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The Changing Face of an Outer Banks Original

Nothing stays the same forever. That saying is trite and cliché and absolutely true. The Outer Banks, with its constantly shifting sands, is a living embodiment of that expression. The same is true of the businesses that are passionate and crazy enough to call it home.

It was over 30 years ago when the Weeping Radish first opened its doors.  German oompah music, waitresses in dirndls, and micro-brewed beer were not what most people were expecting to find on the Outer Banks.  The Bavarian kitsch might have raised a few eyebrows, but making your own beer dropped jaws. Please remember that this was the mid eighties when beer choices were limited to regular or lite, can or bottle, Budweiser or Miller. Uli Bennewitz was giving two to three tours a day, explaining to hundreds of customers how beer was made and why fresh local beer not only tasted better, but also was better for the community as a whole. Some of that must have rubbed off because today there are over 190 breweries in North Carolina alone and a microbrewery is now the first suggestion for revitalizing a neighborhood. In an era of burgeoning polarized and isolating digital communities, brewpubs provide a real world alternative that is as diverse as it is delicious.  Microbreweries have rocketed past regular or lite to create beers made with fruits, vegetables, chocolate, herbs, and other rather questionable ingredients. At the Weeping Radish we are firm believers in the drinkability of beer. When we began brewing, Uli wanted every member of the family, of legal drinking age, naturally, to be able to enjoy a beer with their meal. So while we may brew a seasonal variety that’s a bit more adventurous, or year round beers are smooth versions of classic styles. In the case of the Black Radish we are the definition of a classic; the American Beer Judging Guide listed it as a standard for Schwartz beers.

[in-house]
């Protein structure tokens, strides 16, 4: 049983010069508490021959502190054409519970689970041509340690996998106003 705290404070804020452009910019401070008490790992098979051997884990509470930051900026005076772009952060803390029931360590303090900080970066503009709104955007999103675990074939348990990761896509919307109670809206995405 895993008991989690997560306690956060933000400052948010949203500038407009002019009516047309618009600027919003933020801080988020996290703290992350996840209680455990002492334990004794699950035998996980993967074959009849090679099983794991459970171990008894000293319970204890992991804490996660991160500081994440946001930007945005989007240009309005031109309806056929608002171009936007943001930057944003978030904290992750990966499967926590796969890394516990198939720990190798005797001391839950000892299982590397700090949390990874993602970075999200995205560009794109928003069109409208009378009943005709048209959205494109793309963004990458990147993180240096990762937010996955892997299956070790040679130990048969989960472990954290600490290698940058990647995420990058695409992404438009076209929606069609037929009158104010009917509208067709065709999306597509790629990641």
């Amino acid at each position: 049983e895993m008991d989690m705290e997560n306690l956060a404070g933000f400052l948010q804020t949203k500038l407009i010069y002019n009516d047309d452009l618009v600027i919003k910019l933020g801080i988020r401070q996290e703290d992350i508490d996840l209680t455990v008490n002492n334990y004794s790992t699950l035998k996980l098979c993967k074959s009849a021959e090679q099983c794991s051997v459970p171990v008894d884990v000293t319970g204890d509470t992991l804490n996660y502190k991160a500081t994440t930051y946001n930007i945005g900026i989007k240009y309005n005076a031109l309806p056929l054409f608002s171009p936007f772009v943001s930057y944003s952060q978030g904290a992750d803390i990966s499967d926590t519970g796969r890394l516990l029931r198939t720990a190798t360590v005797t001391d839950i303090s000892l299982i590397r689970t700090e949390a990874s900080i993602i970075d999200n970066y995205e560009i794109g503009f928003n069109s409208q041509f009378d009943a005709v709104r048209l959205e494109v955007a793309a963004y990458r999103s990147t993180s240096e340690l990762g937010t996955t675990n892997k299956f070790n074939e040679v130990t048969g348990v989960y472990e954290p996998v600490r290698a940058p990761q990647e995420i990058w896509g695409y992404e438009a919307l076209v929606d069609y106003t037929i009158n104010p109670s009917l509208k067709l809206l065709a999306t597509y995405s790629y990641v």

You’ll still find German Lagers on our beer list, but we shed most of our Bavarian trappings when we closed our Manteo restaurant in 2007 and opened our restaurant in Currituck County. That’s right, it’s been ten years since we closed the Weeping Radish in Manteo. But polka fans don’t need to cry into their beers just yet. We brought another German craft with us to Grandy: Butchering. We source whole animals from local farms and as a result our meat counter isn’t what you’d expect. An animal only yields a very small amount of steak or pork chop or other popular cuts of meat. After that you are left with hundreds of pounds of hamburger meat. This breakdown is disastrous when you’re working with a few animals at a time. Thankfully we have some very big tools that allow us to change that. Now the prime cuts are served in our restaurant while the rest is transformed into bacon, pastrami, sweet potato liverwurst, and sausage.  Trained by German Master Butchers, our sausages are the best of the wurst. (That pun never gets old!) Our retail counter is full of a variety of sausages from bratwurst to linguica with enough in between to satisfy the most particular palate.  Like the brewery, we enjoy bringing out seasonal varieties; our cranberry, apple and pecan sausage was such a hit we make it year round! Last A the moment we have a Mediterranean style sausage and an English Banger available, but we are always looking for new ideas. Leave your suggestions in the comments and they’ll be compiled for Voice readers to vote on. We’ll make a batch of the winning recipe and serve it in our restaurant and package it for sale. And who knows, maybe some of the other suggestions will turn up later in the year!